"Ooo, this is a tough question. I think our most-often disagreed upon things as a team are what should be priority at any certain point in time. But, at the end of the day it’s about balancing workloads and having realistic expectations. While we might be really excited about a new feature and want it to be prioritized, the devs might already have their plates full and the artists might be ¾ of the way through something. To decide what needs to be prioritized we consider the urgency of the issue, everyone’s workload for the current and upcoming sprints, and the effects the new feature may have on existing features. If an element is a fix for current issues, it’s more likely to be prioritized over a brand new feature. Though, if a new feature will provide foundation for future features that usually moves up the priority list quickly too. It’s all about balance and flexibility. Being adverse to change would possibly be the worst thing we could be."
How do you ensure that a game development project stays on track and within budget?
"Planning, planning, planning. Also, Trello is a lifesaver. For any feature or work we’re planning, we lay out Trello cards and use these to keep track of our sprints and progress. We typically have our sprints planned out +1 into the future, so we can see what’s going to be worked on, estimate how long it should take, and know about how much it will cost. By planning things out, we can make adjustments to stay in the budget or keep things on a reasonable timeline before anyone starts working on it, so we don’t waste much time flip flopping projects or starting things but not finishing them."
How do you work with other members of a game development team, such as designers, artists, and programmers, to ensure everyone is working toward the same goals?
"I love my role in the Knights of Antrom team because I get to work with every department, and see all the cool things everyone is up to. More importantly, being a communicator and mediator between different members of the team is a big part of my role and helps to keep things running smoothly. I enjoy being one who gets to ask the developers what’s possible for a new idea we might have and chat with artists about how they envision it coming to life. Being a middle-person between devs and artists, especially not being an expert in either realm myself, helps keep us all grounded in a clear, focused space. Plus, I don’t mind being the one to ask ridiculous questions, so that helps too."
What do you think are the most important qualities for someone who helps with planning game development projects to have?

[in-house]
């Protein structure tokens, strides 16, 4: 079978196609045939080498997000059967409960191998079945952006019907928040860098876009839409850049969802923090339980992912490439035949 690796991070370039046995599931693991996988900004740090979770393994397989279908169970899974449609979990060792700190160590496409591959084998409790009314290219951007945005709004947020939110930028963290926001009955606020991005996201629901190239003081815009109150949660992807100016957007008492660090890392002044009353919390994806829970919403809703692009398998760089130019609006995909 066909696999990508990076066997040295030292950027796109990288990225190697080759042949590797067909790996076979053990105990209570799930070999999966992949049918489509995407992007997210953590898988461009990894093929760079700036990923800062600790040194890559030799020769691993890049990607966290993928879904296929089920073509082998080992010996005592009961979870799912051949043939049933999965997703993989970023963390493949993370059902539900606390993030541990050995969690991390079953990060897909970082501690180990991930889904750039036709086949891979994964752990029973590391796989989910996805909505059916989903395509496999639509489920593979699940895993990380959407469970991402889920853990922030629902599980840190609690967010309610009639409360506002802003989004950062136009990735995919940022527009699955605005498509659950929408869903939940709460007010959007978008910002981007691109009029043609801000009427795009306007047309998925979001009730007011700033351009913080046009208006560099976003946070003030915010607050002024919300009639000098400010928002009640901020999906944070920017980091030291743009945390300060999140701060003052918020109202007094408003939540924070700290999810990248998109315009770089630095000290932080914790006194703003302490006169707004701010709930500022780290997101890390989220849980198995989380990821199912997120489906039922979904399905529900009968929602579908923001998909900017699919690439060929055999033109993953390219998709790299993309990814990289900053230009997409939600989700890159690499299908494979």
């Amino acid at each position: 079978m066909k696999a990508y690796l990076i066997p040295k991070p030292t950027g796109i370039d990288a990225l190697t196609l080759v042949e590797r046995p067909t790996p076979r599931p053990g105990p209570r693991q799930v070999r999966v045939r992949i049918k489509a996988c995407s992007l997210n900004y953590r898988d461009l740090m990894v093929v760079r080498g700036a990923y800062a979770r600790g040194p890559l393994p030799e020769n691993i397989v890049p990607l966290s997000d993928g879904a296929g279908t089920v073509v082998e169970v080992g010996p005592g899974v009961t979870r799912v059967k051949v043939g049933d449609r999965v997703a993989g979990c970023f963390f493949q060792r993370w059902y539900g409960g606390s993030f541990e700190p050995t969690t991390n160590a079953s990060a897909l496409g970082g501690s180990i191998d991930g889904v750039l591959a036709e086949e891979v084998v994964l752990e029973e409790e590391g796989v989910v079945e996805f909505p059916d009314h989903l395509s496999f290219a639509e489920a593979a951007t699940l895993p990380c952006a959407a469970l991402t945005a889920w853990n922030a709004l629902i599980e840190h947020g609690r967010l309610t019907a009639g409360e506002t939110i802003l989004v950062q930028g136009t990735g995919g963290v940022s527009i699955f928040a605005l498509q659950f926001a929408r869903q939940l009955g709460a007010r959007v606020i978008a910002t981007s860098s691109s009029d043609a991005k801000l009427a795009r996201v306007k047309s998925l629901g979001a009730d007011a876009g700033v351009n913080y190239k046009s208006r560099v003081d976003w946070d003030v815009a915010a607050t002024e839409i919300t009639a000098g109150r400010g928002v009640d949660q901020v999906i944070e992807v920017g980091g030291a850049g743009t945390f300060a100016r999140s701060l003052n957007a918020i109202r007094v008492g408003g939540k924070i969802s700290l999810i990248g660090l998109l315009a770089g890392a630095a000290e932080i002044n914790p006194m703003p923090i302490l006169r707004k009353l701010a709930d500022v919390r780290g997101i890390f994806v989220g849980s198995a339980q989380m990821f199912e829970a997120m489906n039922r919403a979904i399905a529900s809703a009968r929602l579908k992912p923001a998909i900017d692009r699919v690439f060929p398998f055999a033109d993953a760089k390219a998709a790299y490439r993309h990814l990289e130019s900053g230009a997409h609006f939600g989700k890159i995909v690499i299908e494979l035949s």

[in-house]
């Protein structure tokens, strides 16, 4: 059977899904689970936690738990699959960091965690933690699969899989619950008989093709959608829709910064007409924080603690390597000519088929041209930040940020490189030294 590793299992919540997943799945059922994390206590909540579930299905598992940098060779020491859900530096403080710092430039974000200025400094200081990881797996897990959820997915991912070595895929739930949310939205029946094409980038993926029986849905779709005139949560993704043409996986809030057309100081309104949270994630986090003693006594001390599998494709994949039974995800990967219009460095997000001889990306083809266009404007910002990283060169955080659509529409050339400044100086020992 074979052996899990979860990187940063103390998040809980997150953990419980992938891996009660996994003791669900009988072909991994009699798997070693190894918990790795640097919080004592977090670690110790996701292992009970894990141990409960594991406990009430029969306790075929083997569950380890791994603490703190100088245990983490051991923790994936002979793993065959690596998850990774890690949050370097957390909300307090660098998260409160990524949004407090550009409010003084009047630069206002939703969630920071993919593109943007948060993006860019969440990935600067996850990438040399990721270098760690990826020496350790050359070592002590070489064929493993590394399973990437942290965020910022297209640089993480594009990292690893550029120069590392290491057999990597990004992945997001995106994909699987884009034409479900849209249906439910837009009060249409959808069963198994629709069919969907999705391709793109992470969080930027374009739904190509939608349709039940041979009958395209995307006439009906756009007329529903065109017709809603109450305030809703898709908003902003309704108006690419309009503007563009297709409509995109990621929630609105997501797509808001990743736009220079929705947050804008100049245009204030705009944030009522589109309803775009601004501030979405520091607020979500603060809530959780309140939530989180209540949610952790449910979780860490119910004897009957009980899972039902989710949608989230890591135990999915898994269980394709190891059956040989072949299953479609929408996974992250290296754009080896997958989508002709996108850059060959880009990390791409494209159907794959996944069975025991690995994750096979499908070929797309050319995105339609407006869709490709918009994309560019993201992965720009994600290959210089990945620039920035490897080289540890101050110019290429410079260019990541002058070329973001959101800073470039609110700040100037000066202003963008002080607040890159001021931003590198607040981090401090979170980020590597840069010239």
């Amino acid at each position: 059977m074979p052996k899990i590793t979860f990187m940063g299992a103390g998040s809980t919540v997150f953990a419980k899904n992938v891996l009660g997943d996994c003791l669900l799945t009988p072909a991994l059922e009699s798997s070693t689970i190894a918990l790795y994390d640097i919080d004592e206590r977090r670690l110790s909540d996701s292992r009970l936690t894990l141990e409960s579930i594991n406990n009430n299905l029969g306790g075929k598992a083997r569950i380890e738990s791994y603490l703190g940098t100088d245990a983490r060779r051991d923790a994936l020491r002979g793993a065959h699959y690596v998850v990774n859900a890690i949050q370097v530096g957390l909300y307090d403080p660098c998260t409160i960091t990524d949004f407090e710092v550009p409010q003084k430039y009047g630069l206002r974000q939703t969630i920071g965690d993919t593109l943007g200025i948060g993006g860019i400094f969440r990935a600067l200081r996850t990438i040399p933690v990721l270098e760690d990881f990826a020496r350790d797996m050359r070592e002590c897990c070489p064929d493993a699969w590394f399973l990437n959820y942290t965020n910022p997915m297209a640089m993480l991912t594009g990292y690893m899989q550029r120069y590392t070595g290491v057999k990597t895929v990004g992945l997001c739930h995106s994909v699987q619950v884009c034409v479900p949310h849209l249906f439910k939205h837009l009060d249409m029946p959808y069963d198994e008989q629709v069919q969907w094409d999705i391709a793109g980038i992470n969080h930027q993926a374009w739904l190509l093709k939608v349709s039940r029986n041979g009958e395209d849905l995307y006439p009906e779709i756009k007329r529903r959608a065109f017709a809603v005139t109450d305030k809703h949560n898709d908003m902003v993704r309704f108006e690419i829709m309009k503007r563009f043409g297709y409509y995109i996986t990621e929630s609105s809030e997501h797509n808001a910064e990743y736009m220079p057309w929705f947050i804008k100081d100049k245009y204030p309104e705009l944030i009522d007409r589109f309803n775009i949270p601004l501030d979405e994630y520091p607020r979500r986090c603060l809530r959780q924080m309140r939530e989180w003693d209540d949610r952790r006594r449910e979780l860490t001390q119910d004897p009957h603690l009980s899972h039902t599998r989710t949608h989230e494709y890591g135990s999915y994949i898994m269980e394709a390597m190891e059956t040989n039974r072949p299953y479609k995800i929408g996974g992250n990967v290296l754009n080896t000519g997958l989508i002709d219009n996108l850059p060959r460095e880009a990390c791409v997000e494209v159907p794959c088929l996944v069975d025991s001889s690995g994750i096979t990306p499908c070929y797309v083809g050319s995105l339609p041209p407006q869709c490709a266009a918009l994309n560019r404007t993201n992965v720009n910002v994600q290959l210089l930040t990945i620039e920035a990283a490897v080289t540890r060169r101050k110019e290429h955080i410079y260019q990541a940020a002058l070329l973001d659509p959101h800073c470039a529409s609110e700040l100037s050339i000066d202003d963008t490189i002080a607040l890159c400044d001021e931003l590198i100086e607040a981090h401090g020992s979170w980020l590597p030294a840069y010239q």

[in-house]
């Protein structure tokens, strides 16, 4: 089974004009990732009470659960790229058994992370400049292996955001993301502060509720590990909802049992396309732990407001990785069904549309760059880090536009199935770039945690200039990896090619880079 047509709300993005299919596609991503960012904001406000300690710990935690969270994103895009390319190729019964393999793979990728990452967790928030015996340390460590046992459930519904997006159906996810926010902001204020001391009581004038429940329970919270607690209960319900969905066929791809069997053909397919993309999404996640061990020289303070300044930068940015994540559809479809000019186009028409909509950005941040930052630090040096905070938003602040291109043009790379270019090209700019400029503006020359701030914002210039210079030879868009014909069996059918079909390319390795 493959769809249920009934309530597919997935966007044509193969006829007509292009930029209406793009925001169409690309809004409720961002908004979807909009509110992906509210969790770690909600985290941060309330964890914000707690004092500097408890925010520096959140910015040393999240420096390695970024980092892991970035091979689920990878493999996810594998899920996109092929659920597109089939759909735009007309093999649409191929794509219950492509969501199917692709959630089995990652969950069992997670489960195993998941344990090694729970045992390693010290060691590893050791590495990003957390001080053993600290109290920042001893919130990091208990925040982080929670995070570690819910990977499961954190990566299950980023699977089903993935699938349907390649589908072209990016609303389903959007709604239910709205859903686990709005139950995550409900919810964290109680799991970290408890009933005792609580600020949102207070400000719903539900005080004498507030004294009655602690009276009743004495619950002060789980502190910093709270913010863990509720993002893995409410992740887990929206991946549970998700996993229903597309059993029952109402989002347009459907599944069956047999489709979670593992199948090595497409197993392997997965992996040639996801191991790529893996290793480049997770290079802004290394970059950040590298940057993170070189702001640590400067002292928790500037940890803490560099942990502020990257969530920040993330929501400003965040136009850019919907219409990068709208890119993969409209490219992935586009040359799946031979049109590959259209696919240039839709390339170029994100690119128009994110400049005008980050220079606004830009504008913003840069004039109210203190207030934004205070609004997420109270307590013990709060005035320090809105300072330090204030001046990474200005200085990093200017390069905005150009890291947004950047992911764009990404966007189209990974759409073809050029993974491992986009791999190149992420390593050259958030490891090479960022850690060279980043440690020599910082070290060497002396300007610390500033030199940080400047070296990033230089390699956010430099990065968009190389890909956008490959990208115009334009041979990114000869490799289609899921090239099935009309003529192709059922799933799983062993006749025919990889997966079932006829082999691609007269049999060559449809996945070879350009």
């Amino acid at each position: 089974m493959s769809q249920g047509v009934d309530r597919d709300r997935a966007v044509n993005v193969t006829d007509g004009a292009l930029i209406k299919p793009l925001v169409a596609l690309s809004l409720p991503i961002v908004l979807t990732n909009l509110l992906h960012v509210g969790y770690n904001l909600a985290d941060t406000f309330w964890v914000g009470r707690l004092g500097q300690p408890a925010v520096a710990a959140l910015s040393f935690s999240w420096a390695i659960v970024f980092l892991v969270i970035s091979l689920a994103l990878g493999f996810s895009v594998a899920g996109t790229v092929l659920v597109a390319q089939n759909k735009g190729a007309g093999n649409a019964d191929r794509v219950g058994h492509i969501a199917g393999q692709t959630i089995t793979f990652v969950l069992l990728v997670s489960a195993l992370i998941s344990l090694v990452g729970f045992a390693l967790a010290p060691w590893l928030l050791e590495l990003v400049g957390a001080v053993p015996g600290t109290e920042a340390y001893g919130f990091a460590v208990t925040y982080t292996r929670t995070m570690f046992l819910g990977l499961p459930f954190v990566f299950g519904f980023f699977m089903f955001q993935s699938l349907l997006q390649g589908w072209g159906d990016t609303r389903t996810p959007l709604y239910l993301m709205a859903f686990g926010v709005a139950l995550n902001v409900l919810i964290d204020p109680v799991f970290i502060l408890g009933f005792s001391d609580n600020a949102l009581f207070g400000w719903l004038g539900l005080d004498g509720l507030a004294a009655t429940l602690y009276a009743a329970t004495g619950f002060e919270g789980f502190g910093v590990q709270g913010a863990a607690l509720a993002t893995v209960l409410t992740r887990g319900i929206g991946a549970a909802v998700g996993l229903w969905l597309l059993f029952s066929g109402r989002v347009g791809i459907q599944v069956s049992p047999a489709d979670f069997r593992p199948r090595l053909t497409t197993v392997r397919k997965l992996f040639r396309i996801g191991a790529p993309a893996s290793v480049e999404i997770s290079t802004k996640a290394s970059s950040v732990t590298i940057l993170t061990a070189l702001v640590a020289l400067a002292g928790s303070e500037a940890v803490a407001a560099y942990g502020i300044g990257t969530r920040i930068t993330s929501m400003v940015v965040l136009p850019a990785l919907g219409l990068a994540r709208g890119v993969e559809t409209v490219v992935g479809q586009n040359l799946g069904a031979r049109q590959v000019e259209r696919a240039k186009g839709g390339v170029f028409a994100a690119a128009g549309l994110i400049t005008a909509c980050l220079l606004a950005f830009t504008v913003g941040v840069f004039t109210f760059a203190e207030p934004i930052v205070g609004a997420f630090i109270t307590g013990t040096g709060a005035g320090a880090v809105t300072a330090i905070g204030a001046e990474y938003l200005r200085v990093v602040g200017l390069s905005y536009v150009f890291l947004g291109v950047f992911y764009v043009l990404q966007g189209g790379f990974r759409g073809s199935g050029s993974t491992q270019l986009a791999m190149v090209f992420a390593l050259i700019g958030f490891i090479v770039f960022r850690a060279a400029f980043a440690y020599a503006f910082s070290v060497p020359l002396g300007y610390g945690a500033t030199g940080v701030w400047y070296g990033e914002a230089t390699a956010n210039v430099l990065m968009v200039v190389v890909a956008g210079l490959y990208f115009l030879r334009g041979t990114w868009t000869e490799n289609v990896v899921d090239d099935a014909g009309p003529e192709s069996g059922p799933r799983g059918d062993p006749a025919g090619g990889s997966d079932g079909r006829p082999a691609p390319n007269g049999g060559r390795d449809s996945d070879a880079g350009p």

"Flexibility and empathy make all the difference, in my opinion. At the end of the day, every member of our team is a human with their own life happening and their own unique ideas and opinions. I think being able to understand where everyone is coming from and having open minds when planning are the secret ingredients to not only a successful project, but one that’s truly enjoyable to work on. "
What tools or methodologies do you use to help plan and manage game development projects?
"We use a loose form of Agile for planning and keeping our tasks organized. Like I said before, Trello is a lifesaver. It’s such a helpful tool and we would probably be a mess without it. We also keep a section of our discord exclusive to staff and have channels for each department which makes for easy communication at any time. "
Are there any projects you are currently working on that our readers can explore and be a part of ?
"Knights of Antrom is my main project currently, but as we get closer to the launch of our Beta version I’ve been able to dedicate more time to DecentrAcademy and getting that ready to re-open officially. I’ve also been pitching in a bit at the Curation Station, making a few courses and whatnot, so definitely recommend checking them out too! A personal project I’m working on is creating a way to use my World to create something magical and beneficial for anyone who wants it."
WOW, Mimsy really shared a-lot of insight to her journey and about game development in Decentraland and some tips. I sure learned during this interview and I hope you did too. We want to thank Mimsy for her time. Looking forward to meeting in the metaverse!
If you would like to follow Mimsy on socials, or interested in Collaboration, You can reach her with the info below.
Make sure you check out our other blogs interviewing other creators.
Serena Elis - Founder, of Daydream X Sea
Serena Elis is a Singer, Multi-Performer, 3D Artist, Blogger, and Music Producer. She is one of the First singers in Decentraland which is one of the first Metaverse on the Ethereum Blockchain. starting her journey in web 3 back in 2020, She's been featured on NBC news, and Mashable Magazine for her collaborations, and innovation in Space. You can find her in the Metaverse Performing weekly and working in the Entertainment World of Web3. She's also a digital native working remotely while traveling and with a devotion to creating engaging content with resources and helping other artists in their Journey.